There are fears that cuts to higher education funding could rise to 30 per cent over three years and be "twice as bad" as those imposed by Margaret Thatcher in the 1980s, a former head of Universities UK has warned.
Rick Trainor, principal of King's College London, made the comments at a forum for staff in the School of Arts and Humanities, which is among the departments affected by proposed cuts at King's.
Times Higher Education has heard a recording of the session, which was held earlier this month.
Professor Trainor, who was president of UUK between 2007 and 2009, said that 30 per cent cuts would be "the equivalent of about 700 lectureships" at King's.
The college had initially planned for a 15 per cent reduction in its grant from the Higher Education Funding Council for England between 2010 and 2013, he said - a "middle range".
But he warned there was likely to be an emergency Budget in July delivering further cuts, whatever the outcome of the general election.
"We can't possibly be encouraged by the fact that the only area of public expenditure mentioned by the Chancellor in his pre-Budget speech ... was higher education," he said.
"It is all prognostication and speculation about what above the 15 per cent we are likely to get. But I have to tell you that supposedly wise heads now believe that it may be as high as a 30 per cent cut in higher education allocations from Hefce by 2013.
"Just to put that in perspective, the 'Thatcher cuts' of the early 1980s, which some of us lived through ... averaged 15 per cent (in higher education). So we're already certainly going to get as much as we got in the early 1980s, and it may be twice as bad."
King's currently receives £135 million a year from Hefce, so a 30 per cent cut would result in a £40 million a year reduction, Professor Trainor said. He added that this was "the equivalent of about 700 lectureships".
"Now obviously, not all cuts are in staffing, but something like 60 per cent of our expenditure goes on staff. So this is quite a serious situation. It affects the whole of UK higher education," he said.
The spectre of a 30 per cent cut in higher education funding is also raised in a briefing to the sector produced by PricewaterhouseCoopers.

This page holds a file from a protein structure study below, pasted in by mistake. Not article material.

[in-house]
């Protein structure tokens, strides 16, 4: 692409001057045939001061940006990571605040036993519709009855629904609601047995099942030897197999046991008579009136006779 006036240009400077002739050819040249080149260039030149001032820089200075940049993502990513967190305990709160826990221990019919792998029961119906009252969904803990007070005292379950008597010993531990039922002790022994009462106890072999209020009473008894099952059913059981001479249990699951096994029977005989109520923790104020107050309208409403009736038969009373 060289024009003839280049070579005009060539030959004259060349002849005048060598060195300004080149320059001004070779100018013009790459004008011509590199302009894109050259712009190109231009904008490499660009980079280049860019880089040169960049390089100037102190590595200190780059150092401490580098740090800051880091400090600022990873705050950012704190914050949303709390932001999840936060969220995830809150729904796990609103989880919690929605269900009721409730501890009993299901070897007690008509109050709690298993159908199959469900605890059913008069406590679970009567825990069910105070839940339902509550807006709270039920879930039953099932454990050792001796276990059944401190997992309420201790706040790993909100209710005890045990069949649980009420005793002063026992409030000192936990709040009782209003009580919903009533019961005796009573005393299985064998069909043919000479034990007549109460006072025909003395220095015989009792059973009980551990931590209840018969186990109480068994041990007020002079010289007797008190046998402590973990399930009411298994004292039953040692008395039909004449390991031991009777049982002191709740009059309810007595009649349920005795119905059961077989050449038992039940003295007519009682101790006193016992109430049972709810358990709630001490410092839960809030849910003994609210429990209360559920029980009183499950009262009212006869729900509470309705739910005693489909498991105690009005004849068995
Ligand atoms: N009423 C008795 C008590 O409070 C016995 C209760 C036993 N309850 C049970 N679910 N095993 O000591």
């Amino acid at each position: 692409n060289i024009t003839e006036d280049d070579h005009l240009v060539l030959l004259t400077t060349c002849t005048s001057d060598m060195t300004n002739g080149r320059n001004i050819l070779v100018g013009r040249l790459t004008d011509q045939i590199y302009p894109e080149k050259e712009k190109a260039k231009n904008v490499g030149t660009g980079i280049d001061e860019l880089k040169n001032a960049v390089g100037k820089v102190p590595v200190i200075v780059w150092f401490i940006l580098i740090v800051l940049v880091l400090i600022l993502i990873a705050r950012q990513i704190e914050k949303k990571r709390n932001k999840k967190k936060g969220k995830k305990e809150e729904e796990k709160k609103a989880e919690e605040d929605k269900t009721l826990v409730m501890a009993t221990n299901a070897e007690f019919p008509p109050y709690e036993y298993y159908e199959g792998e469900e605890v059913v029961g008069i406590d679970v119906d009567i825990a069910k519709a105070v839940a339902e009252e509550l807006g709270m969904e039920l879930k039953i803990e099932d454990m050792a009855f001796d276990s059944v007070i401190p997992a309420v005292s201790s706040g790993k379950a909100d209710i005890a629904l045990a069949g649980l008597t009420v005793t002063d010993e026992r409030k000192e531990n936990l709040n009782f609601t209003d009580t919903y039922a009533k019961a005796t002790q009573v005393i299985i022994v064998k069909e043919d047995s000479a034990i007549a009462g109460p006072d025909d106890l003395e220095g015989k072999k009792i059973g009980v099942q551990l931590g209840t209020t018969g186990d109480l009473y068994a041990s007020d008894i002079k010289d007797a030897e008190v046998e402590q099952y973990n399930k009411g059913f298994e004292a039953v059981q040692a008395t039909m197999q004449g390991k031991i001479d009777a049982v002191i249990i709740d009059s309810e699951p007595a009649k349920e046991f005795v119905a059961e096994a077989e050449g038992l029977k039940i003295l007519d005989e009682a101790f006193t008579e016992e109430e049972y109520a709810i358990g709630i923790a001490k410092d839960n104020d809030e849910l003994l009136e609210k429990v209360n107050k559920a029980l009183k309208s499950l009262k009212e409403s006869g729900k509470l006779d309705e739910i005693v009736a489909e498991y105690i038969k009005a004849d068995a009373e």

The document, HE Matters: Funding your Strategy, says: "A realistic set of management scenarios needs to be considered immediately, with tailored contingency plans developed for each. Real cuts of between 5 and 30 per cent are now unavoidable."
Professor Trainor declined to discuss his comments with THE.
He said: "We are not basing our programme on such assessments. We're trying to take something like 10 per cent out of our costs."
December's pre-Budget report outlined £600 million of cuts to the higher education and science and research budgets, to be imposed between 2011 and 2013.
Another £315 million of cuts to the Hefce budget for 2010-11 were noted in Lord Mandelson's annual grant letter in December.
But the peer said that universities were not being singled out, telling the sector that the "lead times for higher education funding cycles" meant its cuts had simply been set out earlier than in other areas.
A MATTER OF PERSPECTIVE: MOOTED CUTS ARE 'SIGNIFICANT, NOT DRASTIC'
International critics of the proposed cuts at King's College London need to consider the severity of the UK financial crisis, according to its principal.
King's is consulting with staff over plans to cut 205 jobs.
Scholars from around the world have written to the college's management condemning their proposals to abolish the UK's only chair in palaeography - the study of ancient handwriting - and to make two leading computational linguists redundant.
Rick Trainor, King's principal, told Times Higher Education: "I think it's important for people looking at the situation at King's or elsewhere in the UK to have the perspective of the very real fiscal pressures on public expenditure caused by the banking crisis of 2008, and also to see what we're trying to preserve - not just what is at risk of being cut."
Professor Trainor said there would still be "huge" commitment to areas such as the School of Arts and Humanities, where all 220 academics have been told their jobs could be at risk.
Asked if the programme would change the institution's culture by prioritising income generation, he said: "Even if we were to implement these proposals in full, we would still have more than 200 academics in the arts and humanities, including a large medieval studies programme.
"We are by no means contemplating massive cuts in those areas of academic life that some people see, often inaccurately, as being removed from fashions for subjects 'paying their way'. That is not our guiding philosophy."
He added: "This is by no means a drastic programme. It is one that is a significant, but not a drastic, reaction to a major crisis, which has led to significant cuts in public expenditure on universities."